Web Hosting vs WordPress vs Website Builder: Which is Better?

When it comes to creating a new website, there are a range of options available to you or your business: web hosting, WordPress, and website builders. These three methods can be used together, so they are not mutually exclusive options for creating a site: but it is useful to define each service, so that you know where to start.

If you choose to build a site using one of the best website builders, you need to decide how much work you will undertake and how much you will outsource to developers or experts. The best approach to a site will entirely depend on how much time you have, how much control you want over the build, and how much technical knowledge you have.

Luckily, website builders offer a solid option for creating sites when you don’t have the necessary experience. With their simple drag-and-drop interfaces, anyone can build a website, even if you don’t know HTML, CSS, or JavaScript. These builders create the underlying code for you and save you the hard work.

If you are creating a site yourself or with a web design company, you will need to purchase web hosting from one of the best web hosting services. Here, you rent disk space on a remote computer server, onto which you upload your site’s files, allowing visitors to then access the site from all over the world.

However, if all of this seems too complex or too much work for you, there is a third option in content management system (CMS) software, which simplifies the creation of web pages. WordPress is the best-known CMS and is particularly focused on blogging sites. You can create and publish a WordPress site in minutes or hours, even without web development experience.

In this comparison feature, we discuss and evaluate these three options, pitting web hosting against WordPress against website builders and exploring their relative advantages and disadvantages for building sites.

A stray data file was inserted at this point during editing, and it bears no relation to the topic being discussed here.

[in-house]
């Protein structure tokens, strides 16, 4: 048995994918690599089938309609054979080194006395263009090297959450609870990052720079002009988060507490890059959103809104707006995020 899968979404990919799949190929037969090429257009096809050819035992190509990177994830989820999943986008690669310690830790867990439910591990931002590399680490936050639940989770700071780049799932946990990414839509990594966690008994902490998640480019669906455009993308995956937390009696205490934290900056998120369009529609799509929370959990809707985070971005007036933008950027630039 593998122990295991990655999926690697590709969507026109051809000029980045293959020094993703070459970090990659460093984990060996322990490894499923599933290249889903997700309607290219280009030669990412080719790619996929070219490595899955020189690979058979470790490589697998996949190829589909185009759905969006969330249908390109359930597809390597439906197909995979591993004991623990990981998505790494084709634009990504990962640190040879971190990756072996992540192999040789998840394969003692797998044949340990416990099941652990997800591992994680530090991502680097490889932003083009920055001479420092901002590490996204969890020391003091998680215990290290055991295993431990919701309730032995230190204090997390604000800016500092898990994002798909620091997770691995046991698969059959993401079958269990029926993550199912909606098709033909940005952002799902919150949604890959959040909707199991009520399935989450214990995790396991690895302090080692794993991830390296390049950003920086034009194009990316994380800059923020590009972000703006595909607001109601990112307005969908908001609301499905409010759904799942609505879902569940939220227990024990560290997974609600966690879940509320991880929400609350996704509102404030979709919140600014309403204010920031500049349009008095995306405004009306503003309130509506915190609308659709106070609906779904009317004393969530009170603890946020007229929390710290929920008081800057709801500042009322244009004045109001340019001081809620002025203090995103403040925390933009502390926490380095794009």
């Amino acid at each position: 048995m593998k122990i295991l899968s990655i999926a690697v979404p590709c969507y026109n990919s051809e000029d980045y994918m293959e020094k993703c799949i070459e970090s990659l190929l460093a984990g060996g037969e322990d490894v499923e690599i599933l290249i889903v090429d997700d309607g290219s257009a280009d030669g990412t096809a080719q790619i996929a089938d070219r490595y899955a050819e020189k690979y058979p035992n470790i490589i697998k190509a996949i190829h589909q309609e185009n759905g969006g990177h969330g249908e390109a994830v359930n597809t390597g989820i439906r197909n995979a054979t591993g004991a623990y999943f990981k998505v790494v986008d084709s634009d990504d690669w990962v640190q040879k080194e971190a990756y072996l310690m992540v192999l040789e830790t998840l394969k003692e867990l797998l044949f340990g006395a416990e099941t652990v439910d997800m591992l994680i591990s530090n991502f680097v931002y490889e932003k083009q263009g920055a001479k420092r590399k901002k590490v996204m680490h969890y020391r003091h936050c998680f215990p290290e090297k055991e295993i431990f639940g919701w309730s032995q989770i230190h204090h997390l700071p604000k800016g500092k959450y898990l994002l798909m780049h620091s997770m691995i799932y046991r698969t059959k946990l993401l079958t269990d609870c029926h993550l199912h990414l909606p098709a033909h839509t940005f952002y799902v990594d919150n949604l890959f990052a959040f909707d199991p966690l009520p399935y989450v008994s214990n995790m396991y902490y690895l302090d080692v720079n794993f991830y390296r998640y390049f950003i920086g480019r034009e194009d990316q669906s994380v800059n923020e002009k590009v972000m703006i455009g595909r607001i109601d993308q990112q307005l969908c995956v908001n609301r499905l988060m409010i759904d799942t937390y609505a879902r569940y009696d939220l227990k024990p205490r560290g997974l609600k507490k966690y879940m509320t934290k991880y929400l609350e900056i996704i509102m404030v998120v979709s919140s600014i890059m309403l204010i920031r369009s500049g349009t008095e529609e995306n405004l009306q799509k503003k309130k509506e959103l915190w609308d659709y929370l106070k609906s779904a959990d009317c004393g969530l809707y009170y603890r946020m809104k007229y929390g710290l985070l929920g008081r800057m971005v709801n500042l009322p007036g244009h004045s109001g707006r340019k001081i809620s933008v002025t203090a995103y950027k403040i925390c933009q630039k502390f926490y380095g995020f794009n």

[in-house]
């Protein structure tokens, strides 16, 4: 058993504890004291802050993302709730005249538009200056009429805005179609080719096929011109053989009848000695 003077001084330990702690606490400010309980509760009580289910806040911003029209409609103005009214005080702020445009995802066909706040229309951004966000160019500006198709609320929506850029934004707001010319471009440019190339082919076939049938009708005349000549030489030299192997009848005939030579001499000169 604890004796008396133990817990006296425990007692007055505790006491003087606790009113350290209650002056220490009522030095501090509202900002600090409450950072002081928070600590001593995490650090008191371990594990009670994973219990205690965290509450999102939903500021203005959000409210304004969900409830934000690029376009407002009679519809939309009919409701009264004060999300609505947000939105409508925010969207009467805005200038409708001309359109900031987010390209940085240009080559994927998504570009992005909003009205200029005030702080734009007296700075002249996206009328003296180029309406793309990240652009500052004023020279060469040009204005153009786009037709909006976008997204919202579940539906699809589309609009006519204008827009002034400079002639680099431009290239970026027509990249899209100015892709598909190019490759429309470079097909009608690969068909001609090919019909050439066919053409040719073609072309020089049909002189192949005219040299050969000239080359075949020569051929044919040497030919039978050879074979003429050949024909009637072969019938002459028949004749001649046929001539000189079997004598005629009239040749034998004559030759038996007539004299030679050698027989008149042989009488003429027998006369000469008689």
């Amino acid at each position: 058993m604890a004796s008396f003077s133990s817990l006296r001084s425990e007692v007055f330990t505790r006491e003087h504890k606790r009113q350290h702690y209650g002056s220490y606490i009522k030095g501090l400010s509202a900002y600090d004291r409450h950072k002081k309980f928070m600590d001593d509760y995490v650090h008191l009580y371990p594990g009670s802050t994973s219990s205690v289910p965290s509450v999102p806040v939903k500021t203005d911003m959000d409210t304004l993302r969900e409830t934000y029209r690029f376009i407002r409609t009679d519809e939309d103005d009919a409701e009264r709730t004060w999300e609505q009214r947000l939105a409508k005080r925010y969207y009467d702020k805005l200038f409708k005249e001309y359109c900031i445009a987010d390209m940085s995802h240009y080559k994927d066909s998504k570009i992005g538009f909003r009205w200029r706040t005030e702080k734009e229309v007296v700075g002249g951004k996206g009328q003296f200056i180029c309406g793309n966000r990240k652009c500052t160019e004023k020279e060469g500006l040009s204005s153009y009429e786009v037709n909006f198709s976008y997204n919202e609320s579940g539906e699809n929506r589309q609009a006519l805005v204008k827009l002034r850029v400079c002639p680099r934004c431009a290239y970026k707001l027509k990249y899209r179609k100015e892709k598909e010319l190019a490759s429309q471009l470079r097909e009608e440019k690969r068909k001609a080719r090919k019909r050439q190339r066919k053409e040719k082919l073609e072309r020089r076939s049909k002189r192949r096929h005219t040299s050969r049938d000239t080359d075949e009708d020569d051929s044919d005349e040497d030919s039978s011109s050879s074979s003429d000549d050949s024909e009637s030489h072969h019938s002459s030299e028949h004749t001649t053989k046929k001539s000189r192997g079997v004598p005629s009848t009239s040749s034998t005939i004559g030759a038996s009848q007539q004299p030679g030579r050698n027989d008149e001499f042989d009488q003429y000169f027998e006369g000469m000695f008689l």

Web Hosting vs WordPress vs Website Builders: Web Hosting

HostGator home page

A web hosting service offers maximum flexibility, but expertise is required (Image credit: HostGator)

When you buy web hosting, you get online storage space and the rest is up to you. Buying a web hosting service gives you the most control over how your website will turn out, but it invariably increases the amount of work you need to do to get your website off the ground.

Having your own web hosting from the start makes it easier to add additional functionality to your website as your business grows. You also don’t have to use just one software.

Hosts often have one-click installers for popular CMSs that can save you a lot of time. Most businesses don’t need to reinvent the wheel, so it makes sense to use tools that make it easy to build and manage your site instead of building everything from scratch.


  • Maximum flexibility
  • A large number of suppliers
  • Balance well

The inconvenients:

  • Requires technical expertise
  • Longer development cycle
  • Increased maintenance and management


The homepage of WordPress.com

WordPress has good flexibility and is relatively easy to use (Image credit: WordPress)

You can install the free WordPress CMS through one of the best WordPress hosting providers, or you can host your site and use a website builder for WordPress, installable as plugins.

The best thing is how easy it is to create a website with WordPress through its browser-based editor. Thousands of themes exist for WordPress, so you can quickly have a professional-looking site, and there are over 55,000 WordPress plugins you can install to add functionality to your website.